VATICAN CITY, DEC. 1, 2009 (Zenit.org).- Caritas is joining with other humanitarian organizations to bring bishops and representatives from 25 countries to Copenhagen, Denmark, for an upcoming U.N. meeting on climate change.
The United Nations Framework Convention on Climate Change will meet Monday to begin a two-week conference in Copenhagen.
In a press release today, Caritas reported that it plans to send representatives to “urge world leaders for climate justice,” and campaign for a new deal “that puts the needs of the poor first.”
The aid agency is working with CIDSE, which represents some 180 Catholic agencies, to bring representatives from: Mexico, Zambia, South Africa, North America, the Pacific Islands, Mozambique, Kenya and Europe.
Lesley-Anne Knight, secretary-general of Caritas, who will be present in Copenhagen, stated, “World leaders must agree to legally binding commitments to cutting greenhouse gases and to paying for the damage that climate change is having on poor communities.”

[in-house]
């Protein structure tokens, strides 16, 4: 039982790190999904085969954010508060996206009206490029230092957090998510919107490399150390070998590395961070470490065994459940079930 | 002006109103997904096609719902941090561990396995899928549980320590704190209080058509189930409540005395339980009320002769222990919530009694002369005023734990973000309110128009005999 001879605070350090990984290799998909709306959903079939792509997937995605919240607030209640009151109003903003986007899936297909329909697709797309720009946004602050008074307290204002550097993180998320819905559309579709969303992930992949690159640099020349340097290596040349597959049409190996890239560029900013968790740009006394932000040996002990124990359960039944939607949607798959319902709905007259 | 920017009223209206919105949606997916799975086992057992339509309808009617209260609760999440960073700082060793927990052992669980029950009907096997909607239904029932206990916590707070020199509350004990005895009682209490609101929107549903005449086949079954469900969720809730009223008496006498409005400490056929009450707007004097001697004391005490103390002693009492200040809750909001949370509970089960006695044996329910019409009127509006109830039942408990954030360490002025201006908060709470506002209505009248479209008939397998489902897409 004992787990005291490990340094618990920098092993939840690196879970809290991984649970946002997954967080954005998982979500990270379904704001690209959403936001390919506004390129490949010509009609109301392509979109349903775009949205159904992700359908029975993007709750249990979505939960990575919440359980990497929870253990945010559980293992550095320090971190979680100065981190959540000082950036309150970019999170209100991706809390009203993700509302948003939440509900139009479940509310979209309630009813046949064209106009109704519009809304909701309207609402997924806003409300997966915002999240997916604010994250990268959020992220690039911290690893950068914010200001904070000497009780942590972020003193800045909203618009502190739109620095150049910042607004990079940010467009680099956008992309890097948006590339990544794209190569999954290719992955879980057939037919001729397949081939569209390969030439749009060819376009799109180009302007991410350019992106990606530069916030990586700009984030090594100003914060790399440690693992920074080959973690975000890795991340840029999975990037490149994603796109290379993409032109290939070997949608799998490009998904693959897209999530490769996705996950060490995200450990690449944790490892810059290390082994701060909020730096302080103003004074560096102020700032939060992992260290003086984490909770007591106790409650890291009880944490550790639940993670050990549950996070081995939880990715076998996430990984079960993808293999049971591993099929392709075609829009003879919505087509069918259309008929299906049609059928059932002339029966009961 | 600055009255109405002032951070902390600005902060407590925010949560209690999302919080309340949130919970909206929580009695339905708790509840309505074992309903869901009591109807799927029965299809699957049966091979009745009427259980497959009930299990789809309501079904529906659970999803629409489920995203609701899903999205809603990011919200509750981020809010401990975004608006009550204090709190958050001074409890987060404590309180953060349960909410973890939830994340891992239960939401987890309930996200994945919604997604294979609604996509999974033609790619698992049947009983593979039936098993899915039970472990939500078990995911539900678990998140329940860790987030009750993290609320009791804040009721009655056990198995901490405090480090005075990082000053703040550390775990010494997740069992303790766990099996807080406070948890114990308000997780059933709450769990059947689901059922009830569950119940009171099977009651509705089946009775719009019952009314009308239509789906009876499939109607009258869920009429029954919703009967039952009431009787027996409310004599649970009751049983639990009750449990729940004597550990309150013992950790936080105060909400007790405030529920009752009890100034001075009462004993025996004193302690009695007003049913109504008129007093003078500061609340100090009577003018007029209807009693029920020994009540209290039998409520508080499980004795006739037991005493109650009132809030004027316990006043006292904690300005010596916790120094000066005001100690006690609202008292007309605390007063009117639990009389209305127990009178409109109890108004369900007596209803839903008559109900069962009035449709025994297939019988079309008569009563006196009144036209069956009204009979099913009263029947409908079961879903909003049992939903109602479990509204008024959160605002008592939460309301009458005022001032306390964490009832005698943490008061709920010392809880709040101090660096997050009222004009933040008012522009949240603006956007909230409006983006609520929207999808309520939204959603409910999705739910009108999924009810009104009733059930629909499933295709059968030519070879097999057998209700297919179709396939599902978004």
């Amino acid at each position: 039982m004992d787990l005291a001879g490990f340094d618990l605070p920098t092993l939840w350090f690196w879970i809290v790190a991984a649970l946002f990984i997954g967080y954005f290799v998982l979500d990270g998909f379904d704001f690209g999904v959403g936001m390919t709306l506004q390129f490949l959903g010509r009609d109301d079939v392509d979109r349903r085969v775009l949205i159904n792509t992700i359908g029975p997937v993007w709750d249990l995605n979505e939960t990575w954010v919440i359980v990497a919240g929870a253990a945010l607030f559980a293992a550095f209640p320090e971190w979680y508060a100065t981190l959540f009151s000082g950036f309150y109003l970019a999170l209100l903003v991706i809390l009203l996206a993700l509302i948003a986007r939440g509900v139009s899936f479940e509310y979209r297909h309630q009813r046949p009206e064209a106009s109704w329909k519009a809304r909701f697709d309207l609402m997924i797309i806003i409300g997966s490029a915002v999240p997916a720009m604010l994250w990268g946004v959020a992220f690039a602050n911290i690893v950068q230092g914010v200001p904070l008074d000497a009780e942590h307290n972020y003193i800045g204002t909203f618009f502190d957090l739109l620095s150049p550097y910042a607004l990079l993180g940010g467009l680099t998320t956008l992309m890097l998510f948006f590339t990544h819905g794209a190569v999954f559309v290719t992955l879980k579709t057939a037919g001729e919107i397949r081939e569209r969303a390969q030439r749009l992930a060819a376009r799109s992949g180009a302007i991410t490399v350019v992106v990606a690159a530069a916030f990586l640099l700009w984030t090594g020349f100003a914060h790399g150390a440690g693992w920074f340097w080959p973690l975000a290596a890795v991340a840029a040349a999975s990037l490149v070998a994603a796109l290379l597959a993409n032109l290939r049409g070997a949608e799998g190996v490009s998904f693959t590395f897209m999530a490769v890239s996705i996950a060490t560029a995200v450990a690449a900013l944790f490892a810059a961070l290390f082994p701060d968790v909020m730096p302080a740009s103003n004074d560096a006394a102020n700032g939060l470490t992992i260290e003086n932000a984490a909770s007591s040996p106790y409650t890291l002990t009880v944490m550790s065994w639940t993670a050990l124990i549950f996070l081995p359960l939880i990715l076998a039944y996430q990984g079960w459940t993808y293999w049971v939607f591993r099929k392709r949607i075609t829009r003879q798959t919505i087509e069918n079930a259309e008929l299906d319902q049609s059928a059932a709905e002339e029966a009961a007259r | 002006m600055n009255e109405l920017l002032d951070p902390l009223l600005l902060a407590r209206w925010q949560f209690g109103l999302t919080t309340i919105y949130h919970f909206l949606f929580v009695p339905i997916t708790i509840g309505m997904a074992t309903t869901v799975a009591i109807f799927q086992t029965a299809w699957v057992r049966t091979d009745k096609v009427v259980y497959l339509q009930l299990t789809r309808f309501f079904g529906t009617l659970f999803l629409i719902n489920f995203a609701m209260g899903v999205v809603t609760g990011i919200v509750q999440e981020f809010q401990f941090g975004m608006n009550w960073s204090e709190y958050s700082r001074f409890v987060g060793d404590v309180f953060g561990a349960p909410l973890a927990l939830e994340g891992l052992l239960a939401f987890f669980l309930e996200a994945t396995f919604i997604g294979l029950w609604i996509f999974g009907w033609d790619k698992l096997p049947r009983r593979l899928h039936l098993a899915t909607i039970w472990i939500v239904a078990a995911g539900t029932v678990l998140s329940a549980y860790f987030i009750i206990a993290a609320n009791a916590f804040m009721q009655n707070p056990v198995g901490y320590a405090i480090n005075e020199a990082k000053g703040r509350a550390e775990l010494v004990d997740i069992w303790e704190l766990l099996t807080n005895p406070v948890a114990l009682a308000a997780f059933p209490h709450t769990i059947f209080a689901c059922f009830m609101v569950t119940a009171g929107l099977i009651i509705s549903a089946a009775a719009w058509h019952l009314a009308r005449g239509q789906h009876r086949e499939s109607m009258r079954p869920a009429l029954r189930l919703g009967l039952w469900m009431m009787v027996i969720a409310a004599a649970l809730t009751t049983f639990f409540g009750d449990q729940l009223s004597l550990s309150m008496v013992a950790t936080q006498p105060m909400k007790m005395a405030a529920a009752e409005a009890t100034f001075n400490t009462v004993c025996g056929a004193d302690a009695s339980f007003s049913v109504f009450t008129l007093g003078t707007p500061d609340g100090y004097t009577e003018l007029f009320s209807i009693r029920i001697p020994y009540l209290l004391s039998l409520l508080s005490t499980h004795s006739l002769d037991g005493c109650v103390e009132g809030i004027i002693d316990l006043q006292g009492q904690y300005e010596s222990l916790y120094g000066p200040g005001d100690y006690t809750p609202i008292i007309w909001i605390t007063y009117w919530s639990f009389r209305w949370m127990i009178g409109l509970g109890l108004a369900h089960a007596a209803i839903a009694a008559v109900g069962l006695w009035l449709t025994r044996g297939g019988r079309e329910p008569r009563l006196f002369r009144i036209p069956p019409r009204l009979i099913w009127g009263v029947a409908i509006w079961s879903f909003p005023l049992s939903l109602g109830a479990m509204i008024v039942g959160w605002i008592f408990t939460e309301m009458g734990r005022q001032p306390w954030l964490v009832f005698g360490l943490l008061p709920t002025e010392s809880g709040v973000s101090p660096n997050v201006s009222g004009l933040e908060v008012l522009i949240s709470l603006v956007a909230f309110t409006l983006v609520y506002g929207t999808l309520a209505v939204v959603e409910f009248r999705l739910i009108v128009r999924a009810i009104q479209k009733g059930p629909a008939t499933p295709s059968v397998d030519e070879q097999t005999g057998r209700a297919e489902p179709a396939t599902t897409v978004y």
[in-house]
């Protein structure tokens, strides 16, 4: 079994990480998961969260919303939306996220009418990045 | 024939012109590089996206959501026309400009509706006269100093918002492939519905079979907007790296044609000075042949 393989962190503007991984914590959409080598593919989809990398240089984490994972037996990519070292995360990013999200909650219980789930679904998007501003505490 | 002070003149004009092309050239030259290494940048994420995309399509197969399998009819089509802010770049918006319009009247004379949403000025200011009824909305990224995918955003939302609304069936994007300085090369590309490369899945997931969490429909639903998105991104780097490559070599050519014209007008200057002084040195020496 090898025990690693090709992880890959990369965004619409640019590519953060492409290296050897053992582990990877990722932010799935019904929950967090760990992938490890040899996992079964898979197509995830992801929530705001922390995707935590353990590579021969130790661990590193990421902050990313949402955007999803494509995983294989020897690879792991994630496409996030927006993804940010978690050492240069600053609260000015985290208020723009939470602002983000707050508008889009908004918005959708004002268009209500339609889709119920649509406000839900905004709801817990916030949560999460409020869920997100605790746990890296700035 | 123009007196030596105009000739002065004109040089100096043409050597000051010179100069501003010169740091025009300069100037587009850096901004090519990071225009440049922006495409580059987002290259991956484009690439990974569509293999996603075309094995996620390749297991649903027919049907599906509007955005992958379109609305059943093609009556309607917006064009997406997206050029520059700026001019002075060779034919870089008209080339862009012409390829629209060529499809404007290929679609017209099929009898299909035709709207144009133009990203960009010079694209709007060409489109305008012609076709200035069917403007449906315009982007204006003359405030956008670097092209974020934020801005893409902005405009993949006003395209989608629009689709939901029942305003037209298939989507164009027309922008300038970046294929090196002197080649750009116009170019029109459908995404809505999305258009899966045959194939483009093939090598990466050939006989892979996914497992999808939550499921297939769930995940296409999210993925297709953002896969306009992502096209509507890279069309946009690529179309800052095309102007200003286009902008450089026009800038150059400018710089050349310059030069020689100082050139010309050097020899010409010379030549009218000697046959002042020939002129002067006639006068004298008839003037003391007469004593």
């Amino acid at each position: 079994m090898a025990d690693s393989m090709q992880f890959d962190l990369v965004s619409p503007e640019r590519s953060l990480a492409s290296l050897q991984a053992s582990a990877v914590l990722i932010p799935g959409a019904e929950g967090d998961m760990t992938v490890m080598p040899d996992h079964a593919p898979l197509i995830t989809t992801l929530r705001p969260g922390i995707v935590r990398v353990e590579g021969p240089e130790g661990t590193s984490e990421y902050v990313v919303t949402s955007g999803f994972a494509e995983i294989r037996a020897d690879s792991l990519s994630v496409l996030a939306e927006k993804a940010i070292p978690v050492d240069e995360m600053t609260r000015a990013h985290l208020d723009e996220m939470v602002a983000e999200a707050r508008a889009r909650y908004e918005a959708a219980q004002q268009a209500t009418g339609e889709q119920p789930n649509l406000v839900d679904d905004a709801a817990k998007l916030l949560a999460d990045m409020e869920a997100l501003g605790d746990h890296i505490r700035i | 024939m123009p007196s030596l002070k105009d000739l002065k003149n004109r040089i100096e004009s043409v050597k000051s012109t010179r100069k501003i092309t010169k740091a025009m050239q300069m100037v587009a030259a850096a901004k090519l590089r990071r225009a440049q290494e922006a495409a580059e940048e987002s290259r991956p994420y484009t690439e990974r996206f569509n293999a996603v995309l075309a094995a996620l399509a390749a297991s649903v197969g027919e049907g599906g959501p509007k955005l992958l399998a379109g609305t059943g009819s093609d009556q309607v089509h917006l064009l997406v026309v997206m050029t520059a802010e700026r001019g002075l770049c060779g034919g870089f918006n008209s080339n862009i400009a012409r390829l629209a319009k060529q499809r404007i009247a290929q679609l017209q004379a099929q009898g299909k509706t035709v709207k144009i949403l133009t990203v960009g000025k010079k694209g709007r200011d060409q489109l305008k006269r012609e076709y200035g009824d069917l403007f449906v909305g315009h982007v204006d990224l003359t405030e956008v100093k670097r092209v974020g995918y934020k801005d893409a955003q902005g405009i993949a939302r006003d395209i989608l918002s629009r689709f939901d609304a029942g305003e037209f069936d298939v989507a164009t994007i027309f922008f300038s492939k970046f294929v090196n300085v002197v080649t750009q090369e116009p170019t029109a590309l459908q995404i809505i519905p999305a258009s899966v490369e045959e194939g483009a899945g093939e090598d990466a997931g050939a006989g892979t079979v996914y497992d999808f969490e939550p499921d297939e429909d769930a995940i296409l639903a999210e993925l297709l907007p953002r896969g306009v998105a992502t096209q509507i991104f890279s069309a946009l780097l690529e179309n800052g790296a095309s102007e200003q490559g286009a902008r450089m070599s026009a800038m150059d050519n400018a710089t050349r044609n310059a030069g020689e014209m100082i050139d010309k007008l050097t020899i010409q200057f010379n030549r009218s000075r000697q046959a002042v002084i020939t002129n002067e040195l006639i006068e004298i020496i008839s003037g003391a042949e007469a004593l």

She continued: “They must set a new vision with a shared responsibility to the Earth.
“We must all live more sustainable less excessive consumerist lifestyles. This will be painful, but not as painful as doing nothing.”
“The outcome of Copenhagen must be part of a new global ethic that reconnects us to nature,” Knight said, “otherwise it will have failed.”
The network of aid organizations is calling for a “fair, effective and binding agreement” that is “legally binding and enforceable.”
This agreement, the Caritas communiqué asserted, should include the commitment of developed countries to some $198 billion “additional public financing per year by 2020” to “support developing countries to adapt to the impacts of climate change and to develop sustainably.”
It also called for an agreement including a commitment to keep global warming and emissions down.